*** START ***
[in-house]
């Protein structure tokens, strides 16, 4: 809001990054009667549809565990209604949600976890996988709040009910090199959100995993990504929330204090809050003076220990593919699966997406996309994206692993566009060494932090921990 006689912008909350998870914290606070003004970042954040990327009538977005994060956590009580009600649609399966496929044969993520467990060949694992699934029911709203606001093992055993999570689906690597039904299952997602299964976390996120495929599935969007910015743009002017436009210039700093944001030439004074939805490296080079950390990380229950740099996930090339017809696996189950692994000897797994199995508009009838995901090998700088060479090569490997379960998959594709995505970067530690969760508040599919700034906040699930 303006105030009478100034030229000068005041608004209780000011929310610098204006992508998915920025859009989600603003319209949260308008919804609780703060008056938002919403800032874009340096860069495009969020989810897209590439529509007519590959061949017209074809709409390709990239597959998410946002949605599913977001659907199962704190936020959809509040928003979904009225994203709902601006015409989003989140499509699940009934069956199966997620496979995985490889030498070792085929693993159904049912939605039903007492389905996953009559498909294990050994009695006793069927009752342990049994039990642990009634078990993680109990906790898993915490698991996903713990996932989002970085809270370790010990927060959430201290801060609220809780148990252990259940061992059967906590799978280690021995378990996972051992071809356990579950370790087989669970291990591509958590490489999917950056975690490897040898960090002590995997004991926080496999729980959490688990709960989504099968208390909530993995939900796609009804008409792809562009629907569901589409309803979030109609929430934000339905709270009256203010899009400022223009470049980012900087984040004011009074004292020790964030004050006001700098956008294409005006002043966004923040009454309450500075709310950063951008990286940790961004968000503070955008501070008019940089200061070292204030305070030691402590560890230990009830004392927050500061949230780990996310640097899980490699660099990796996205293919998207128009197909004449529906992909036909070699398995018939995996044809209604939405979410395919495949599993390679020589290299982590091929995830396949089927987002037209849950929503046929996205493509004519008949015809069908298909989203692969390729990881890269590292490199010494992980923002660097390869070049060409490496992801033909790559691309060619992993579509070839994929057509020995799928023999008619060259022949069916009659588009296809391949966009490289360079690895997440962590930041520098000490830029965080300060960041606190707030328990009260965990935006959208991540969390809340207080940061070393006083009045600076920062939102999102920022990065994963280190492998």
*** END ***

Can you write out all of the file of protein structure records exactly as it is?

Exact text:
[in-house]
């Protein structure tokens, strides 16, 4: 809001990054009667549809565990209604949600976890996988709040009910090199959100995993990504929330204090809050003076220990593919699966997406996309994206692993566009060494932090921990 006689912008909350998870914290606070003004970042954040990327009538977005994060956590009580009600649609399966496929044969993520467990060949694992699934029911709203606001093992055993999570689906690597039904299952997602299964976390996120495929599935969007910015743009002017436009210039700093944001030439004074939805490296080079950390990380229950740099996930090339017809696996189950692994000897797994199995508009009838995901090998700088060479090569490997379960998959594709995505970067530690969760508040599919700034906040699930 303006105030009478100034030229000068005041608004209780000011929310610098204006992508998915920025859009989600603003319209949260308008919804609780703060008056938002919403800032874009340096860069495009969020989810897209590439529509007519590959061949017209074809709409390709990239597959998410946002949605599913977001659907199962704190936020959809509040928003979904009225994203709902601006015409989003989140499509699940009934069956199966997620496979995985490889030498070792085929693993159904049912939605039903007492389905996953009559498909294990050994009695006793069927009752342990049994039990642990009634078990993680109990906790898993915490698991996903713990996932989002970085809270370790010990927060959430201290801060609220809780148990252990259940061992059967906590799978280690021995378990996972051992071809356990579950370790087989669970291990591509958590490489999917950056975690490897040898960090002590995997004991926080496999729980959490688990709960989504099968208390909530993995939900796609009804008409792809562009629907569901589409309803979030109609929430934000339905709270009256203010899009400022223009470049980012900087984040004011009074004292020790964030004050006001700098956008294409005006002043966004923040009454309450500075709310950063951008990286940790961004968000503070955008501070008019940089200061070292204030305070030691402590560890230990009830004392927050500061949230780990996310640097899980490699660099990796996205293919998207128009197909004449529906992909036909070699398995018939995996044809209604939405979410395919495949599993390679020589290299982590091929995830396949089927987002037209849950929503046929996205493509004519008949015809069908298909989203692969390729990881890269590292490199010494992980923002660097390869070049060409490496992801033909790559691309060619992993579509070839994929057509020995799928023999008619060259022949069916009659588009296809391949966009490289360079690895997440962590930041520098000490830029965080300060960041606190707030328990009260965990935006959208991540969390809340207080940061070393006083009045600076920062939102999102920022990065994963280190492998």